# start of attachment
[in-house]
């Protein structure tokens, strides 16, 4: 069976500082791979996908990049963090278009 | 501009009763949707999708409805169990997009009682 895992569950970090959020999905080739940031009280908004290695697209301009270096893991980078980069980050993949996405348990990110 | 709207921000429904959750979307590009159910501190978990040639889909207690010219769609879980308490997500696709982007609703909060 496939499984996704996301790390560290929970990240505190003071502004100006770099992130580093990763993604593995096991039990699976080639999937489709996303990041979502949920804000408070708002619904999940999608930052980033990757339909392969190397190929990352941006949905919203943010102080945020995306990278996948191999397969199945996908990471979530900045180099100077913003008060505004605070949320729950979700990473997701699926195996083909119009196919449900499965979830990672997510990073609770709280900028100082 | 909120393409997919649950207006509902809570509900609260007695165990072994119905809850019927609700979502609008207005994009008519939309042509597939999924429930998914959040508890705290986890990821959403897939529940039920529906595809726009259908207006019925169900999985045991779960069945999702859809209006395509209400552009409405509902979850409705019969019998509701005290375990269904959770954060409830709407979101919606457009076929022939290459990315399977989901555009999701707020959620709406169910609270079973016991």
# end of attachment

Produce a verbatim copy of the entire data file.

[in-house]
């Protein structure tokens, strides 16, 4: 069976500082791979996908990049963090278009 | 501009009763949707999708409805169990997009009682 895992569950970090959020999905080739940031009280908004290695697209301009270096893991980078980069980050993949996405348990990110 | 709207921000429904959750979307590009159910501190978990040639889909207690010219769609879980308490997500696709982007609703909060 496939499984996704996301790390560290929970990240505190003071502004100006770099992130580093990763993604593995096991039990699976080639999937489709996303990041979502949920804000408070708002619904999940999608930052980033990757339909392969190397190929990352941006949905919203943010102080945020995306990278996948191999397969199945996908990471979530900045180099100077913003008060505004605070949320729950979700990473997701699926195996083909119009196919449900499965979830990672997510990073609770709280900028100082 | 909120393409997919649950207006509902809570509900609260007695165990072994119905809850019927609700979502609008207005994009008519939309042509597939999924429930998914959040508890705290986890990821959403897939529940039920529906595809726009259908207006019925169900999985045991779960069945999702859809209006395509209400552009409405509902979850409705019969019998509701005290375990269904959770954060409830709407979101919606457009076929022939290459990315399977989901555009999701707020959620709406169910609270079973016991």